The autumn issue of ChinaSource Quarterly on the Chinese Bible is a must-read for anyone interested in Chinese Christianity. Kevin XiYi Yao’s article on the staying-power of the Chinese Union Version (CUV) makes a good case for why this version has been and probably will remain influential in China.
However, one major variable in Chinese society that could change everything is the incredible propensity of the Chinese to adapt quickly to changes in their environment. I never cease to be amazed at how nimble the Chinese are to adjusting their plans and how decisively they change course when the situation demands it. This flexibility always has the potential of leading to rapid wide-scale change in China, in any sector of society that one is speaking of. Thus, the history of the CUV, people’s attachment to it, and the question of change is most of all addressed pragmatically by the Chinese. And at whatever point their leaders feel the Union Version’s deficiencies are too great to bear, the change will be made in a heartbeat. And if the political situation ever loosens up to allow wide-ranging coordination among churches, the move away from the Union Version could come with amazing clarity and resolution.
A possible second variable that could influence the future of the Union Version in the church is the staggering generation gaps in China. In particular, the difference between over-40s and under-40s in China dwarfs that of the the same generations in the United States. As under-40s gain experience and continue to shepherd their largely under-40 congregations, we could soon see the dawning of a new age of Bible-version usage in the Chinese church.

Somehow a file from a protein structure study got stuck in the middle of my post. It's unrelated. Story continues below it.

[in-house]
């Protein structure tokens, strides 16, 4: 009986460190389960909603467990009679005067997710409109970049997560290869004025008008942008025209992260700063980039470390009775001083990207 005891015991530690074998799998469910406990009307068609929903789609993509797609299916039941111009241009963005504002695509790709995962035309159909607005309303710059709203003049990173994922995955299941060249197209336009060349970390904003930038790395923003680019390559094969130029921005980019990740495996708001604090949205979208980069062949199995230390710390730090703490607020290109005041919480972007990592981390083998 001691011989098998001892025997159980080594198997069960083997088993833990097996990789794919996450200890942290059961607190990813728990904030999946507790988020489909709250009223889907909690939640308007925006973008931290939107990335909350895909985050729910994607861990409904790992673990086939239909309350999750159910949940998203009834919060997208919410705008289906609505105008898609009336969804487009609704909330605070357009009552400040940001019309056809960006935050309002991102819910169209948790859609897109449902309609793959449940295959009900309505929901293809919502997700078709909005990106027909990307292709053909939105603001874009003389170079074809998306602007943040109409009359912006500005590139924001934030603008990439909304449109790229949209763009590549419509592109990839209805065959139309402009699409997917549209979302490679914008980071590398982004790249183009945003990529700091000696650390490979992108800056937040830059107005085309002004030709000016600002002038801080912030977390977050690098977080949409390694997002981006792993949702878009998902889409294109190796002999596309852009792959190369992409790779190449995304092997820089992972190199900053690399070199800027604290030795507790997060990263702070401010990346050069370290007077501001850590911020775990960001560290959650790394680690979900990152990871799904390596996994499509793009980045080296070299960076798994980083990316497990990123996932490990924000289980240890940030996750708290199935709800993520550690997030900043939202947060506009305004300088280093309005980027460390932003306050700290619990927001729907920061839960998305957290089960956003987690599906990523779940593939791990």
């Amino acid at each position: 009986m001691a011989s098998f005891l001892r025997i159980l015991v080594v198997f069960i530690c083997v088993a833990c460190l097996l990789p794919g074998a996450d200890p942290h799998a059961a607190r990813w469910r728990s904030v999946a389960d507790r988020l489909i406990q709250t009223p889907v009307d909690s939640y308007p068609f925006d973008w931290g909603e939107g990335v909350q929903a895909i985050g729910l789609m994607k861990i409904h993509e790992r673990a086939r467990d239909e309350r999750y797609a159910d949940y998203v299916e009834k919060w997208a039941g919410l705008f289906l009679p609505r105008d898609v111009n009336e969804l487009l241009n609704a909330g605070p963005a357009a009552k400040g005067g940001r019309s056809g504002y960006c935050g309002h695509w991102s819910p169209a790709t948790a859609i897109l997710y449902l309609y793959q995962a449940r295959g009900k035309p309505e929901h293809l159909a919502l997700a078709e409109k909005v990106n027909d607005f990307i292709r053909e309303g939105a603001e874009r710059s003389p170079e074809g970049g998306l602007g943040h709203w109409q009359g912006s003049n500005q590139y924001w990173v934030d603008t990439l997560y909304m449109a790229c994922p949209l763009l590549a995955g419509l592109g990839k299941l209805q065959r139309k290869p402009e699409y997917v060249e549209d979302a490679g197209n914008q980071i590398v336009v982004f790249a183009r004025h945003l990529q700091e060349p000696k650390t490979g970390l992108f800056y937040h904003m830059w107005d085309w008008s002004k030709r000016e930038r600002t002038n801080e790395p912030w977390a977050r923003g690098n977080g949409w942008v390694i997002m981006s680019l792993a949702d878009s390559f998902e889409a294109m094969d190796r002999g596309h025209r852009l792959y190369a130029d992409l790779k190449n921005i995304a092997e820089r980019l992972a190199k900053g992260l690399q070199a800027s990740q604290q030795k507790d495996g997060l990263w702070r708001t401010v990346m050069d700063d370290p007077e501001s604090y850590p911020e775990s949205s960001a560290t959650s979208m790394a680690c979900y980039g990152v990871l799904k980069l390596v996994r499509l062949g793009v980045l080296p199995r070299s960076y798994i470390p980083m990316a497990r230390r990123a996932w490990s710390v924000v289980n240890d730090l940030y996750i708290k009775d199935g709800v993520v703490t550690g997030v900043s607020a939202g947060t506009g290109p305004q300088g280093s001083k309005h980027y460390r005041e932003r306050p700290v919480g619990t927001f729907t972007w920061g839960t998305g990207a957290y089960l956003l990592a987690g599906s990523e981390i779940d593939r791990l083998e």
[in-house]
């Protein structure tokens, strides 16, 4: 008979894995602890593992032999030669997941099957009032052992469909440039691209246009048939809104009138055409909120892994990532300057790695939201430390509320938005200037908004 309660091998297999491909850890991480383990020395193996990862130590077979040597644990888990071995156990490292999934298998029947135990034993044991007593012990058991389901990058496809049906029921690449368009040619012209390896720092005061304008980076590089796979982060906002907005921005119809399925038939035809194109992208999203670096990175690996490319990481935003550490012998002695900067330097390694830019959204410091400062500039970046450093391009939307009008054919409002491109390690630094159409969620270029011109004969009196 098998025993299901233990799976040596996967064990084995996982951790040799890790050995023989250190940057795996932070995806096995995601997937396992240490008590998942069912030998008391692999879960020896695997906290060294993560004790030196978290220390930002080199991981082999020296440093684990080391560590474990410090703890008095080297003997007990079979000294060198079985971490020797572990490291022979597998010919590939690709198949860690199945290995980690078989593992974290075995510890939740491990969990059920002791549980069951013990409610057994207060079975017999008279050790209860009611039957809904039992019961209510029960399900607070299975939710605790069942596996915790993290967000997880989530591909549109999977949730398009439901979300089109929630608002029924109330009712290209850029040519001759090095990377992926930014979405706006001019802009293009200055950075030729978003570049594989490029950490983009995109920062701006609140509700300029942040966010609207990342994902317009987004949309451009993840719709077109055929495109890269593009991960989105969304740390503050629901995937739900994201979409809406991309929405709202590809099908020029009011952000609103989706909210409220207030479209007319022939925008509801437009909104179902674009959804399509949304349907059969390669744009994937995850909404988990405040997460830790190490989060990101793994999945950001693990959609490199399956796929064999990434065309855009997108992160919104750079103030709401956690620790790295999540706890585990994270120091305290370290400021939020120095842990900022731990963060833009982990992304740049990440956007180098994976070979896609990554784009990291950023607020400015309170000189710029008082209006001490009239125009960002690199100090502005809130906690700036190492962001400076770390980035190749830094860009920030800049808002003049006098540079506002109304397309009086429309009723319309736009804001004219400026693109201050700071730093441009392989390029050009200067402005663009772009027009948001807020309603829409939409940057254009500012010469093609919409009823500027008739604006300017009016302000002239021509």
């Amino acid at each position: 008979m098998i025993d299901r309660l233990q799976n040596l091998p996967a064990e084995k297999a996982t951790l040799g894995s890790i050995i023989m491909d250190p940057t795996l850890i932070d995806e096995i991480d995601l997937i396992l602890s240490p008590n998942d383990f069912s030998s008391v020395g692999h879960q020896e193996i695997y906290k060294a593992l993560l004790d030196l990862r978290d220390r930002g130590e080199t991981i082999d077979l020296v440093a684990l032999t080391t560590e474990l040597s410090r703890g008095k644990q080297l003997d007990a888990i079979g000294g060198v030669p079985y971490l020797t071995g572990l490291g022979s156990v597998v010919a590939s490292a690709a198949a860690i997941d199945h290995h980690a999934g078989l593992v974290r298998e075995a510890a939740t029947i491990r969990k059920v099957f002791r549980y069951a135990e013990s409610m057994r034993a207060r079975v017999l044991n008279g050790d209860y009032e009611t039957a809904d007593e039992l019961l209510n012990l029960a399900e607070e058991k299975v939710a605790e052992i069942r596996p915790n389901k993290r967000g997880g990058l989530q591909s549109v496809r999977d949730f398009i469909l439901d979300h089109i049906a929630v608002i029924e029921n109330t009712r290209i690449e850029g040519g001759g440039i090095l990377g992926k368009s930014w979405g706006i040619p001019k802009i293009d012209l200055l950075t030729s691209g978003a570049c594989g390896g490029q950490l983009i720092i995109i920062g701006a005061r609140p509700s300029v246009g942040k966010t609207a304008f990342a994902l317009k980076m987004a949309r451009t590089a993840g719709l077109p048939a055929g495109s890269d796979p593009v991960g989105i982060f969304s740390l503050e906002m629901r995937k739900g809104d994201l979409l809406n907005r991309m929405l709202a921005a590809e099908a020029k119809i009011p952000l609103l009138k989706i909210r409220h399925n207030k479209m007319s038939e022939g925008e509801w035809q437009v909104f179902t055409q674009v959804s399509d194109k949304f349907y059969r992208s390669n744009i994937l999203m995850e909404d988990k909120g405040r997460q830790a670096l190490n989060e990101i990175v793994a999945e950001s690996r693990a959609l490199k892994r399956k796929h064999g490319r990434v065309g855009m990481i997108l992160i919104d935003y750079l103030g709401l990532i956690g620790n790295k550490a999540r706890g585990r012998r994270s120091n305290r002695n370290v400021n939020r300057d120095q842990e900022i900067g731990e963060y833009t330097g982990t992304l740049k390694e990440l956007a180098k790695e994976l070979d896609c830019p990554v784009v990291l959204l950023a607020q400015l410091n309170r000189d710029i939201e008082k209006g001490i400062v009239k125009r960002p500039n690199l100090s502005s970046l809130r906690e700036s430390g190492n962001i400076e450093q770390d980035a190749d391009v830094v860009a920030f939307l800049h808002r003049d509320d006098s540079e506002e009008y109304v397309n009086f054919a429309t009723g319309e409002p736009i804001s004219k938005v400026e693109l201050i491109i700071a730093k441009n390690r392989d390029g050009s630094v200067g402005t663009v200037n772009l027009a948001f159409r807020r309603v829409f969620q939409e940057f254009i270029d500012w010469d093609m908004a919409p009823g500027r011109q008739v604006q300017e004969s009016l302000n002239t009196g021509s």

Ben Hu mentioned in his article that Chinese pastors have higher priorities at the moment than leading their people through the process of changing versions of the Bible in their services. Changing versions is indeed an ordeal. A decade ago in the United States, the English Standard Version (ESV) came out and pastors began to make the difficult call to switch versions. They preached on the merits of the ESV, they set aside money in the church budget to pay for new ESVs, and they even met with parishioners to discuss why this transition made sense. It was a process, to be sure.
For Chinese pastors, I suspect their reticence to give energy and time to this issue will not change anytime soon, especially as the political situation worsens across the country. However, when this burden lifts, at which time the under-40s will be older, more mature, and more influential, the propriety of the Union Version may well rise to the top of the priority list in favor of a more modern and readable translation.
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